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    Yep, 62 mpg for the last gallon.

    I waited until I had a scangauge before blocking my upper grill (G2 Prius) out of fear of overheating. I didn't even get close, in fact the radiator did not come on the entire winter. That said, if I lived in coastal Cali where 'cold' is 50F, I would not block either.
     
  5. Rokeby

    Rokeby Member

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    It's that time of year again. Air temps start to creep down, and we'll be
    seeing a quite few first-time summertime buyers seeing slowly
    dropping MPGs and wondering if their car is broken. It happens every
    year.

    There are members with Gen IIs who block one or both grills all the time.
    I'm one of the ones who has ScanGauge and keeps the upper grill
    blocked the year 'round.

    We've seen atypical late summer daytime temps in the high 80s-low
    90s, so I've held off putting the lower grill blocks in. I put the four foam
    pipe insolation strips in one at a time: At 70 degF daytime temps the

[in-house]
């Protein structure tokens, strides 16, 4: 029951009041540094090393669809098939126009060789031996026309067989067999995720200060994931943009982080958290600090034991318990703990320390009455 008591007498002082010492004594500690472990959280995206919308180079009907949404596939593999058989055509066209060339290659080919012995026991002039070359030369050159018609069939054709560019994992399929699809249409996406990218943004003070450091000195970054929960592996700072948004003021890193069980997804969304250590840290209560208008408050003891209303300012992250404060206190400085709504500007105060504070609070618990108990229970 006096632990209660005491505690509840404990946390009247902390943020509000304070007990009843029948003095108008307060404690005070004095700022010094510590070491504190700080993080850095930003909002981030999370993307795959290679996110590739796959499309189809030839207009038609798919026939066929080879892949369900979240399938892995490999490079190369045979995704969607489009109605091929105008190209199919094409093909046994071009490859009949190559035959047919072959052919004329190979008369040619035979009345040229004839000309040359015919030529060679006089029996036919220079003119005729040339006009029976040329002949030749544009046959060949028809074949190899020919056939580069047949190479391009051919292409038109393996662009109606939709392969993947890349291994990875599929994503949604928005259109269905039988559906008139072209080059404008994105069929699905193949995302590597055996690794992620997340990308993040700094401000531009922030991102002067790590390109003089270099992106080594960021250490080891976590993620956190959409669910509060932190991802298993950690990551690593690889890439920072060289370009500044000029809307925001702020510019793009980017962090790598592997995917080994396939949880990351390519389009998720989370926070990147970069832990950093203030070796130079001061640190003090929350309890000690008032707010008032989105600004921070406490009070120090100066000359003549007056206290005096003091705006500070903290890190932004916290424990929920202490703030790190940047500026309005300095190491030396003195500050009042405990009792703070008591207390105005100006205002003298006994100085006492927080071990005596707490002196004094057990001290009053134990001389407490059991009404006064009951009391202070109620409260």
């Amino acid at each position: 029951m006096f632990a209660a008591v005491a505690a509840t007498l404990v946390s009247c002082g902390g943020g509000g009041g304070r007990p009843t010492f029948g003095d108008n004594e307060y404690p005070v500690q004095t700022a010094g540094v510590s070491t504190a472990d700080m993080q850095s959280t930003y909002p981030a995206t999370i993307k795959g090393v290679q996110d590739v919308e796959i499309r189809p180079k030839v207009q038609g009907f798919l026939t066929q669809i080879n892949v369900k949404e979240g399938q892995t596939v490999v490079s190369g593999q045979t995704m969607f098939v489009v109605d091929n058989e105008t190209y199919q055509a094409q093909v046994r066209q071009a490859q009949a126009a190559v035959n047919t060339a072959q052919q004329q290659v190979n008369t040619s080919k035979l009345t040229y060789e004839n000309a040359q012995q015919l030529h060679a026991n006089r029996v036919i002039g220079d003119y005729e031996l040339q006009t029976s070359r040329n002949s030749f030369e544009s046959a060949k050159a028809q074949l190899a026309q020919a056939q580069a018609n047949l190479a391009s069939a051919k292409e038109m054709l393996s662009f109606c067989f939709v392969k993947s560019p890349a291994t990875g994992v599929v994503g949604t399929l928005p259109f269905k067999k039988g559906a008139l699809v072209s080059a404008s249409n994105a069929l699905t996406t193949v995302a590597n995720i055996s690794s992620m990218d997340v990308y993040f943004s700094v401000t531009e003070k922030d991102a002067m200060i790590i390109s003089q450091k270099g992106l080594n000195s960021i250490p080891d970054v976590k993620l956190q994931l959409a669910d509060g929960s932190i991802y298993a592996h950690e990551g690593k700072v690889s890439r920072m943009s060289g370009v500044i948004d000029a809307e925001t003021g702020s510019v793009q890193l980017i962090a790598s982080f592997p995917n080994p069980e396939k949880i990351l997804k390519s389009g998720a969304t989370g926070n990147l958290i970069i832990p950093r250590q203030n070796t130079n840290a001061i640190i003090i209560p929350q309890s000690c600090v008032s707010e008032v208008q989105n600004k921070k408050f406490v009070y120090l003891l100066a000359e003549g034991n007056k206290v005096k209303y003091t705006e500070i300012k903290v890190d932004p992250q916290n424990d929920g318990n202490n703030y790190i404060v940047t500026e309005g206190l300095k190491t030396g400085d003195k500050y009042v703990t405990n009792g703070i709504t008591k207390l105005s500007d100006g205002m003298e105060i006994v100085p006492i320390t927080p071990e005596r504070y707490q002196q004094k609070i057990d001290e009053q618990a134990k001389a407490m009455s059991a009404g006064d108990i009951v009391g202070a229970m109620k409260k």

first one goes in at the top. At each 10 degF drop, another goes in.

    I've also added some insulation to the engine itself, which seems to be
    a help combating heat loss as well. I'll put it in when temps hit the 50's:

    http://priuschat.com/forums/gen-ii-...radiant-heat-reflector-gen-ii.html#post979632
     
  6. john1701a

    john1701a Prius Guru

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    Cool?

    Try temps well below freezing, for the daytime high.

    Sitting in heavy traffic caused by snow & ice provides a very different perspective.
    .
     
  7. priustexasbob

    priustexasbob Member

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    ok, newb question time. why would the Prius get better mileage in hot/warm weather? I mean we have to run the a/c when it is hot which has to affect the mpg. in cooler weather, in se texas means <80, we won't run the a/c which should increase mpg. our weather is wacked here, we could have 50 for a high one day, 85 the next then 60 the day after that.